Monday, January 15, 9h at the Smart Living Lab
Prof Joe Paradiso - An Introduction to Sensing, Hardware, and Visualization
This talk will show how diverse and distributed sensors augment and mediate human experience, interaction, and perception, and the development of new sensing modalities and enabling technologies that create new forms of interactive experience and expression. The presented research encompasses the development and application of various types of sensor substrates and networks, energy harvesting and power management, sensor representation in virtual and augmented reality, sensor-based inference, interactive systems and HCI, and the technical foundation of the Internet of Things. The presented work is highlighted in diverse application areas and is applied across wide scales, spanning wearable systems, smart buildings, environmental sensing, and space missions.
Thursday, January 18, 20h at the SMEM on BlueFactory
Prof Joe Paradiso - A SONIC TOUR THROUGH TIME AND TECHNOLOGY FEATURING THE PARADISO SYNTHESIZER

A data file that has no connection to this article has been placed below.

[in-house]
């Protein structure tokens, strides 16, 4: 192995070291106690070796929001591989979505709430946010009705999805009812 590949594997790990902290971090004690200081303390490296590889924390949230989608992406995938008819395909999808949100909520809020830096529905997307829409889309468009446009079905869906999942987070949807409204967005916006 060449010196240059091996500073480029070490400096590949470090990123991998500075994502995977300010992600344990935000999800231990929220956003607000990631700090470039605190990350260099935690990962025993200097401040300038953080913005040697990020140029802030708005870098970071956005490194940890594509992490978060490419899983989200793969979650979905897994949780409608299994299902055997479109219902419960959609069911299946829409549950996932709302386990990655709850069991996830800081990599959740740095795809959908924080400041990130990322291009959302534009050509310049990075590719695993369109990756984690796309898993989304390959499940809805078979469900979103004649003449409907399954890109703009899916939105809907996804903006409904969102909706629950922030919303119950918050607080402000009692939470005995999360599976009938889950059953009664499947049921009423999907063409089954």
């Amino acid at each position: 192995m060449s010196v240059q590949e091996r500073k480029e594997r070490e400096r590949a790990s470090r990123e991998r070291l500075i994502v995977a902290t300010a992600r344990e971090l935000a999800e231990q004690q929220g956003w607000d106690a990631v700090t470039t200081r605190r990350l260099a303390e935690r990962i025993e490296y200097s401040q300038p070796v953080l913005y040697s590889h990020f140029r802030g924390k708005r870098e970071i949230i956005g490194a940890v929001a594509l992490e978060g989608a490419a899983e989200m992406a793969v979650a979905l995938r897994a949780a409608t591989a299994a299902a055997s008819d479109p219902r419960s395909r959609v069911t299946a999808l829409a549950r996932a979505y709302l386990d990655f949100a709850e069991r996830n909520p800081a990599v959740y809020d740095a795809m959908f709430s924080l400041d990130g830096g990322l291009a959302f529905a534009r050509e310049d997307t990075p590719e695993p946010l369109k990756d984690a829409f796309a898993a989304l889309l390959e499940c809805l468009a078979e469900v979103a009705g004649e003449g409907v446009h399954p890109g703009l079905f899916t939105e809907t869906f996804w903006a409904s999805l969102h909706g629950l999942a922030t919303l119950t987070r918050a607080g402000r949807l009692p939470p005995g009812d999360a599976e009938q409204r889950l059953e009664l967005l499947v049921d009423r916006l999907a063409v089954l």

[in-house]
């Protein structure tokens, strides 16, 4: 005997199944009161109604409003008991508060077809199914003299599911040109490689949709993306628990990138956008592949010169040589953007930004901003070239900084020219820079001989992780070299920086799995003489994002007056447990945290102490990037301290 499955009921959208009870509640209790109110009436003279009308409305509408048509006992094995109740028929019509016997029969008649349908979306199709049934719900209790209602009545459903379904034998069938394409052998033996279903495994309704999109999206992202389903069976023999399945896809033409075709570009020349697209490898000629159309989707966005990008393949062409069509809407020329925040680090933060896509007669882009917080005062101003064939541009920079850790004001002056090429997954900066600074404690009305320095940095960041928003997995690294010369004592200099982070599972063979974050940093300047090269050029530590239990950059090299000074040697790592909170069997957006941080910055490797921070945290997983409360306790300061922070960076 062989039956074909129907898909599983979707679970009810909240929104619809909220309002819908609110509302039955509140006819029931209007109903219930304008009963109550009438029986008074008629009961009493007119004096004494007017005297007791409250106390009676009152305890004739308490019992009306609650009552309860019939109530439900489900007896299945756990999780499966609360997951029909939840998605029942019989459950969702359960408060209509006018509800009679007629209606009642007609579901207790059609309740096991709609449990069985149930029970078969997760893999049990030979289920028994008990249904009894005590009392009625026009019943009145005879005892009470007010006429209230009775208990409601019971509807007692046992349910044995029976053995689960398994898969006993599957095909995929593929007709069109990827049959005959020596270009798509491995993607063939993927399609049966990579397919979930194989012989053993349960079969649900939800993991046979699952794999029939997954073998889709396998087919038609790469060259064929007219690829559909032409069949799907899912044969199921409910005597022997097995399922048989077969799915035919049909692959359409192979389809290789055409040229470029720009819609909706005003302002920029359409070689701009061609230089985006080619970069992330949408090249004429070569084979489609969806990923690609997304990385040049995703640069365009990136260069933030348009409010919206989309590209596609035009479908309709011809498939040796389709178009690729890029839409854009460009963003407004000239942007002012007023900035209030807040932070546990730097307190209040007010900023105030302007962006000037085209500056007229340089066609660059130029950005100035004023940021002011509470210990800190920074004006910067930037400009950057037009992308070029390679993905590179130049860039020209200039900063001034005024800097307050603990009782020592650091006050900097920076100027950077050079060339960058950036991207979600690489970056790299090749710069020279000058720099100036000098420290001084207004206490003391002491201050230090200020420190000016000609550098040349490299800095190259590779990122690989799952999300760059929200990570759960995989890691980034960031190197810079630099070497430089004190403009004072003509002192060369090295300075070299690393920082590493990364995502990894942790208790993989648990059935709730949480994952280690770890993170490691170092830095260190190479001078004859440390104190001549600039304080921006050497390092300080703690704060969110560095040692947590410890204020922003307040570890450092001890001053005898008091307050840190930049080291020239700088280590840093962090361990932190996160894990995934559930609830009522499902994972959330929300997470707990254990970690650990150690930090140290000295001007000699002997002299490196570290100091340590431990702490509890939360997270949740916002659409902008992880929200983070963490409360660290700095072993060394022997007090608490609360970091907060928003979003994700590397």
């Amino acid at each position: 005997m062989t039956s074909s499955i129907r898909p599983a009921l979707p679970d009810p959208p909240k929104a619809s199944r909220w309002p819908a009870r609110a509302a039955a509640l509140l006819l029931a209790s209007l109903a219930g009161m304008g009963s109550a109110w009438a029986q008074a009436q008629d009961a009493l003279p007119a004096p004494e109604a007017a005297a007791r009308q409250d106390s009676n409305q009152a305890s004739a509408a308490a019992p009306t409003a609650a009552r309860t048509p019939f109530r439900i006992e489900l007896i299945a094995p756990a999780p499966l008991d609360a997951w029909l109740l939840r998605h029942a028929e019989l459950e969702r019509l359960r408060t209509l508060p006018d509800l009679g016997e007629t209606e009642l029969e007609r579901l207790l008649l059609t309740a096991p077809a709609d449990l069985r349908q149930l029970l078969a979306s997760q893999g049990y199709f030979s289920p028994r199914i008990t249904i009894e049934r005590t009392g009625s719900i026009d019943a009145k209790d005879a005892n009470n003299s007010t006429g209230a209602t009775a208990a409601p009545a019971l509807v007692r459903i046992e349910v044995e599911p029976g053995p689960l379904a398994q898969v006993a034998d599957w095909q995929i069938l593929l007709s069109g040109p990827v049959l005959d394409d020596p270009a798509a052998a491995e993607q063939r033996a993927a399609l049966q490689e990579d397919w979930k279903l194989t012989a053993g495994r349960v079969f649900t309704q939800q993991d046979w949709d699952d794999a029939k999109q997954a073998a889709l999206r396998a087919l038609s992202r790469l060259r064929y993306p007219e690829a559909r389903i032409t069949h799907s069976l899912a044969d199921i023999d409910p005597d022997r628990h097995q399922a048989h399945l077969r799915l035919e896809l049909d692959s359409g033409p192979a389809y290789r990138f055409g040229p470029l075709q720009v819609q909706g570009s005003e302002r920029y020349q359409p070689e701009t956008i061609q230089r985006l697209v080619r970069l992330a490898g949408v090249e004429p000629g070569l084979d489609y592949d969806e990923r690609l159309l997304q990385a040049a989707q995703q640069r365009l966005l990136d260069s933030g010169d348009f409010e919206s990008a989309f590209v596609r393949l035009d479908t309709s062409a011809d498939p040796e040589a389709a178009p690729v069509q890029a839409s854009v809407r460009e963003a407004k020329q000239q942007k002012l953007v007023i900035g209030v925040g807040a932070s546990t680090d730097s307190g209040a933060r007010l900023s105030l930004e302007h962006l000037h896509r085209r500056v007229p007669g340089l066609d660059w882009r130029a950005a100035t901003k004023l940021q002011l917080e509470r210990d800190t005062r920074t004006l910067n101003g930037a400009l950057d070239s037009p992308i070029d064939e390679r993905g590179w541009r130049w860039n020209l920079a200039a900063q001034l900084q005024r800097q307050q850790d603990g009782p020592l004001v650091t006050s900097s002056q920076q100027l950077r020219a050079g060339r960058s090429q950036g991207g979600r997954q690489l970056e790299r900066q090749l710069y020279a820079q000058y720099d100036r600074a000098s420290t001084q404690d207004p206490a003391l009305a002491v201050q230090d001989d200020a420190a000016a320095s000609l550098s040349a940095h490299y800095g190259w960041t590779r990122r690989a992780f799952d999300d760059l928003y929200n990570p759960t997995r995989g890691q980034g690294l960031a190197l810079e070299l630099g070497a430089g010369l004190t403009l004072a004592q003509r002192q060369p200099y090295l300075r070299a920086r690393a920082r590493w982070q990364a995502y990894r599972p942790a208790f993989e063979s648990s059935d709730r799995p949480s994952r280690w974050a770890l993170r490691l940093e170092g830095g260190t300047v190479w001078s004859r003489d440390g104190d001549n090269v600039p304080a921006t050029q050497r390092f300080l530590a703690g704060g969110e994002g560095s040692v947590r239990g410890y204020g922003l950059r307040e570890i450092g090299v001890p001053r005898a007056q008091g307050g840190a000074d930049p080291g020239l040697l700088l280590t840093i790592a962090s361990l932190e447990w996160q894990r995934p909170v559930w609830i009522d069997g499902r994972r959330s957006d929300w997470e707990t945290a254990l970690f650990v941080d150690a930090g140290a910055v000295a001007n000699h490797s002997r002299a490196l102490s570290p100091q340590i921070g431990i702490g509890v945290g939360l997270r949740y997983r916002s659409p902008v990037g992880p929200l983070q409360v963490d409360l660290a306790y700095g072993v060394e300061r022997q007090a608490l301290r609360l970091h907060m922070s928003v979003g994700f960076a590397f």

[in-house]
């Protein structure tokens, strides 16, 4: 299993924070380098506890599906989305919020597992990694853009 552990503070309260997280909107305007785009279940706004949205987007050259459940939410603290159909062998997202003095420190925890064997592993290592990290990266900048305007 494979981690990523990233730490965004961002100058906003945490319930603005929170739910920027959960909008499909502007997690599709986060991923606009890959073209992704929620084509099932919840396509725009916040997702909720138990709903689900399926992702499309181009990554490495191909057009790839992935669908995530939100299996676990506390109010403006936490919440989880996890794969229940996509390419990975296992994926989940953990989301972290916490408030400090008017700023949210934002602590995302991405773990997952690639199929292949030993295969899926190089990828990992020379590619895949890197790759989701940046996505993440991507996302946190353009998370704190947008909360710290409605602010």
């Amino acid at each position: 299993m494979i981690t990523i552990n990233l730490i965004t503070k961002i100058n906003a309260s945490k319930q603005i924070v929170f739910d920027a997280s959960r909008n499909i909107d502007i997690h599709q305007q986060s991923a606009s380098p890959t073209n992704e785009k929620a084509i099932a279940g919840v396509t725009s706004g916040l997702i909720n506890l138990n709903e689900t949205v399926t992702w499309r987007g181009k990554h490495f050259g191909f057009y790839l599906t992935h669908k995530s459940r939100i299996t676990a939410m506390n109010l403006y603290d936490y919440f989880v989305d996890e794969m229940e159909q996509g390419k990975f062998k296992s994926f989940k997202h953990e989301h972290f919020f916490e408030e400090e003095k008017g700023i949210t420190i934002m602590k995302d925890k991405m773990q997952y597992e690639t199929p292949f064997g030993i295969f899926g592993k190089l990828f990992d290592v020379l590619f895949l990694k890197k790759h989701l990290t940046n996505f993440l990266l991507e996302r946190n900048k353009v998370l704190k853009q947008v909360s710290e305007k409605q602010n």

Although I started designing and building my own electronic music synthesizers in the mid 1970s, this passion took a huge leap while I was living in Zürich in the early 1980s, where I finished most of what what was probably the world’s largest homemade modular synthesizer. Incorporating many circuits unusual in synthesizers then, by the late 1980s my system grew to encompass over 125 modules housed in 5 cabinets. As an early ‘circuit-bender’, I also absorbed several commercial synthesizers into my modular system, including a MiniMoog, a Moog Satellite, a Realistic MG-1, a Casio VL-Tone, and a Casio SK1, interfacing dozens of circuit nodes from each of these synthesizers to panels in my modular that allowed patches to reach deep into their innards. The system accumulated renown over the years, being awarded distinctions and mention in Keyboard Magazine, Gizmodo, Ars Electronica, etc., and has been exhibited in many live installations, for example at the MIT Museum and The Ars Electronica Festival in Linz. I still continue developing, expanding, and using my device in very complex patches, often leveraging up to 1000 patch cords to produce complex, autonomous soundscapes that continually evolve and stream worldwide over the Internet. One of my recent modules, developed in collaboration with my students, allows anybody over the internet to change parameters of a running patch in real time, effectively crowdsourcing a modular composition. In this talk I’ll describe how I developed this system in Boston and in Zürich, then tour through some of its most unique modules and show examples of how I use it all in patches and installations. If time warrants, I'll also touch on a few projects relating to music and musical controllers from my research group at the MIT Media Lab.